Istanbul, Day 3
We wake up early (ugh) and unfortunately, the power is out in Chill Out Cengo (double ugh). I figure I’ll just rough it and go for the cold shower, trying to think about how much better I’ll feel being clean for the whole day instead of cold for a few minutes. Now, I’m not sure which would have been worse, since it was so cold I basically spent the day covered in soap after showering in a Hostel film-esque shower by light of my cell phone.
But anyway, a shuttle comes to pick us up to go on a boat through the Bosphorus Channel and the Black Sea to Asia after we fuel ourselves with Starbucks (again) and I sit next to a rando on the shuttle, who proceeds to tell me about how in Egypt, she is a tv broadcaster and has her own talk show. She tells me all about my sign as an Aquarius and gives me her email and tells me that if I come to Egypt, I better give her a buzz. Not a bad deal for a 20 minute bus ride.
When we get to the coastline, we get on a ferry which takes us to Dolmabahce Palace, a majestic and jeweled-out palace that I should be appreciating but really I’m just tired as hell. The views aren’t too shabby from the coastline though, and I can imagine why the sultans didn’t want to leave. Too bad all I can think about it ZOLTAN!
After we get back on the boat, we get another traditional Turkish meal as our ferry sails over to the Asian side of Turkey, a country that is split on part Europe and part Asia. We don’t do much on the Asia side, basically just get harassed and eat waffles, but whatevs I went to Asia!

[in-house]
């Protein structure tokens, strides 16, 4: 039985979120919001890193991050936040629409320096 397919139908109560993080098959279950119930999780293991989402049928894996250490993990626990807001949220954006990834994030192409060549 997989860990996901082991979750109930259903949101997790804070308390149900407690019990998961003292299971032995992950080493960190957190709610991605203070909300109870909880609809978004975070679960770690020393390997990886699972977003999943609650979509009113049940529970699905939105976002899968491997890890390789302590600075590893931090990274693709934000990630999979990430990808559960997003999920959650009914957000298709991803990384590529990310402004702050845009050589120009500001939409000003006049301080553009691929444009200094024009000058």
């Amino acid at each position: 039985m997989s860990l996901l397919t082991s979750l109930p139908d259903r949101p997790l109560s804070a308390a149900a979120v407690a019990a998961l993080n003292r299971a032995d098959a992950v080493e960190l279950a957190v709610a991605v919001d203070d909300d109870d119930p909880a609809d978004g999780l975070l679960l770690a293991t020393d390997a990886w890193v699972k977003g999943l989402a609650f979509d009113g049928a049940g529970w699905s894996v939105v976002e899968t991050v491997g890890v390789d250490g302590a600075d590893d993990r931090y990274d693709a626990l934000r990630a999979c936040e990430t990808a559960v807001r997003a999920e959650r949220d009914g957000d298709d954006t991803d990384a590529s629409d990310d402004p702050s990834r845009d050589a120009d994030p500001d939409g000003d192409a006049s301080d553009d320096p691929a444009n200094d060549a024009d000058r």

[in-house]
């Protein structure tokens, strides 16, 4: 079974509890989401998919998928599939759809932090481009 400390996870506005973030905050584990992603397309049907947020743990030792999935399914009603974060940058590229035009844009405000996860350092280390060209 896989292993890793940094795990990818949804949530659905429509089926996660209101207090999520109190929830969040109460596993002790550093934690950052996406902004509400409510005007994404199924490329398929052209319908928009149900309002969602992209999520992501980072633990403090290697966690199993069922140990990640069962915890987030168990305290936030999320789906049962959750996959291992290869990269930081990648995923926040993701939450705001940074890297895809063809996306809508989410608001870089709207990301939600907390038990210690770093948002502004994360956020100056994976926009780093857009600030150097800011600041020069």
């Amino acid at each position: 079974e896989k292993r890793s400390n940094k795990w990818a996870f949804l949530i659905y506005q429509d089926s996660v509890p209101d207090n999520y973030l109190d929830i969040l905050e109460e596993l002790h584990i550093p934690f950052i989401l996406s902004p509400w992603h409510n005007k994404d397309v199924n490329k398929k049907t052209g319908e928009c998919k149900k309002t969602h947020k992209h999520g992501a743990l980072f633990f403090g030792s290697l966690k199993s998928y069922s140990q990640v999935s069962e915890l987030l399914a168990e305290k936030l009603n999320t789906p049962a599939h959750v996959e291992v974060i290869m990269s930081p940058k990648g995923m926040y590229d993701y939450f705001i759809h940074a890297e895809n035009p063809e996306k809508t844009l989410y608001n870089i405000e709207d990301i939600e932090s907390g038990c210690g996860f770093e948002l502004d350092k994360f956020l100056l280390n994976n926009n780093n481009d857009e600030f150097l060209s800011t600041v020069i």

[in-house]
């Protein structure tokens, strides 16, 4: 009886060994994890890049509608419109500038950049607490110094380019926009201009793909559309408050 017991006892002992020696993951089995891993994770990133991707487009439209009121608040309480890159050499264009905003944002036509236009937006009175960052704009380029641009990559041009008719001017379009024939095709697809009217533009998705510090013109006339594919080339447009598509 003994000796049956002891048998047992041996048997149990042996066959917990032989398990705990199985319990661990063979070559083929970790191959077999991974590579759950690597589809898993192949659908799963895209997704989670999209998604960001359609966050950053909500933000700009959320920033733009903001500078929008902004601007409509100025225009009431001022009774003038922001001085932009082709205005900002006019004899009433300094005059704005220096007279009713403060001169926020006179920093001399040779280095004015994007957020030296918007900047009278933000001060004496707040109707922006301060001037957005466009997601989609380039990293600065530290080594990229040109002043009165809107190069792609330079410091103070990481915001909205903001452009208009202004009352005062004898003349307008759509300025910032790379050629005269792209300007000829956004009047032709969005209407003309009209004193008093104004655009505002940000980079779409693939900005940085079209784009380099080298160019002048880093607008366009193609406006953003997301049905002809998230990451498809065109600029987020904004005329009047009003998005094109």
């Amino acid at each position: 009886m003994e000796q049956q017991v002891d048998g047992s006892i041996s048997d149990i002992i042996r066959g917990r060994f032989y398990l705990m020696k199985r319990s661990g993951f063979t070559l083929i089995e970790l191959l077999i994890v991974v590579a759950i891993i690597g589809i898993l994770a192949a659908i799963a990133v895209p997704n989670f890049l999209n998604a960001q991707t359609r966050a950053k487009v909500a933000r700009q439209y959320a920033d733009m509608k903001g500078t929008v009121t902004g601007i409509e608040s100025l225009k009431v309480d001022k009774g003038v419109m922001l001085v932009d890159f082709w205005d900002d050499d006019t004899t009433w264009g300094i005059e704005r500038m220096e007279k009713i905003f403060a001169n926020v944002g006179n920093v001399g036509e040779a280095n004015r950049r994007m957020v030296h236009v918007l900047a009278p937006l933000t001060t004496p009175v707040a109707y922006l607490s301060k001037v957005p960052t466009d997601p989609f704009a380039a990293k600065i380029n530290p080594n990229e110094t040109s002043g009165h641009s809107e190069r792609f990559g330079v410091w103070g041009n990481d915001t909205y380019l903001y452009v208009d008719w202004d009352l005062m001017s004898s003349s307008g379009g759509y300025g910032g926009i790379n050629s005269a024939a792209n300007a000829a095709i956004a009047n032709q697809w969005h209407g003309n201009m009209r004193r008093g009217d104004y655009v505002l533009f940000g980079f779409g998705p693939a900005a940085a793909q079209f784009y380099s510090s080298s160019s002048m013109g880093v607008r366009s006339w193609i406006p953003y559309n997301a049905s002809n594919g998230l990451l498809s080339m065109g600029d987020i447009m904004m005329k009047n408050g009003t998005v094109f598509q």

On the way back, we stop at the Maiden’s Tower, a tower that overlooks the city. It was built because a sultan got a fortune that his daughter would die before her 18th birthday by being bit by a snake, so he locked her up in the tower until her birthday. When she turned 18, to celebrate, he came to free her and brought a big basket of fruit… in which a snake had snuck inside and bit her as it got inside the tower.
Later that night, we run through the rain to get to where our pub crawl meets, a weird hodge podge of people that includes us (already a weird mix in itself), a 40ish computer program from Seattle who insists he doesn’t have a job because of the “caste system,” an army medic stationed in Naples, and two girls from Amsterdam who are clearly already wasted. Plus, of course, the leader of our pub crawl, a dad-aged Turkish man named Ali, comes with us and feeds us shots, who turns out to be the best dancer of all. Guess some things don’t fade with age.
Being out and about in Taksim Square is a funny thing. Sometimes you hear American music and you dance along, eager to have found a piece of home. While other times, much like being far from home in the first place, you hear something quite different and you just go with the flow.